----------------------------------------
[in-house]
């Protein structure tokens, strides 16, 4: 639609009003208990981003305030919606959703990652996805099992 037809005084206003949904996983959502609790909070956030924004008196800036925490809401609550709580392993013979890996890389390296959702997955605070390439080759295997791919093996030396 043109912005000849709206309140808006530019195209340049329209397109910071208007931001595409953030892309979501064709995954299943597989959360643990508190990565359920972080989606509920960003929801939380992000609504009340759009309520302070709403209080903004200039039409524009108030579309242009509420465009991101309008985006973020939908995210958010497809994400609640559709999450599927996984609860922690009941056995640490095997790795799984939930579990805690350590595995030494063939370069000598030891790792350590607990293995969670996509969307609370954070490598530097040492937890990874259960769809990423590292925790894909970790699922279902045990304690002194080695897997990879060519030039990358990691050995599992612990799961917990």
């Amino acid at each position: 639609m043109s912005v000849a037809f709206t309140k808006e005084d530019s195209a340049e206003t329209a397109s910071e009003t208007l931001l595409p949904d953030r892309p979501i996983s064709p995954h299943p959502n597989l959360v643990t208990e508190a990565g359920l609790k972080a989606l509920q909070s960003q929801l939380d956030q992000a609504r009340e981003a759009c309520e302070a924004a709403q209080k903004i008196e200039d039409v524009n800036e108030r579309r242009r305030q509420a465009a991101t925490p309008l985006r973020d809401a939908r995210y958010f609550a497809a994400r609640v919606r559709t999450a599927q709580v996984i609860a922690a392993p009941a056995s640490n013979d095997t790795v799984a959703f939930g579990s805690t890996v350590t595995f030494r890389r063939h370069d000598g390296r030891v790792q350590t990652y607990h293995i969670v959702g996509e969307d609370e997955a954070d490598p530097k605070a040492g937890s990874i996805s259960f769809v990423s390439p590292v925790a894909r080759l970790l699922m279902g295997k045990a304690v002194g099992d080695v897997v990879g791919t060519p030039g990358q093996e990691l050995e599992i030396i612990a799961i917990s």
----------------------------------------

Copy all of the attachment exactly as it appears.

[in-house]
């Protein structure tokens, strides 16, 4: 639609009003208990981003305030919606959703990652996805099992 037809005084206003949904996983959502609790909070956030924004008196800036925490809401609550709580392993013979890996890389390296959702997955605070390439080759295997791919093996030396 043109912005000849709206309140808006530019195209340049329209397109910071208007931001595409953030892309979501064709995954299943597989959360643990508190990565359920972080989606509920960003929801939380992000609504009340759009309520302070709403209080903004200039039409524009108030579309242009509420465009991101309008985006973020939908995210958010497809994400609640559709999450599927996984609860922690009941056995640490095997790795799984939930579990805690350590595995030494063939370069000598030891790792350590607990293995969670996509969307609370954070490598530097040492937890990874259960769809990423590292925790894909970790699922279902045990304690002194080695897997990879060519030039990358990691050995599992612990799961917990």
């Amino acid at each position: 639609m043109s912005v000849a037809f709206t309140k808006e005084d530019s195209a340049e206003t329209a397109s910071e009003t208007l931001l595409p949904d953030r892309p979501i996983s064709p995954h299943p959502n597989l959360v643990t208990e508190a990565g359920l609790k972080a989606l509920q909070s960003q929801l939380d956030q992000a609504r009340e981003a759009c309520e302070a924004a709403q209080k903004i008196e200039d039409v524009n800036e108030r579309r242009r305030q509420a465009a991101t925490p309008l985006r973020d809401a939908r995210y958010f609550a497809a994400r609640v919606r559709t999450a599927q709580v996984i609860a922690a392993p009941a056995s640490n013979d095997t790795v799984a959703f939930g579990s805690t890996v350590t595995f030494r890389r063939h370069d000598g390296r030891v790792q350590t990652y607990h293995i969670v959702g996509e969307d609370e997955a954070d490598p530097k605070a040492g937890s990874i996805s259960f769809v990423s390439p590292v925790a894909r080759l970790l699922m279902g295997k045990a304690v002194g099992d080695v897997v990879g791919t060519p030039g990358q093996e990691l050995e599992i030396i612990a799961i917990s």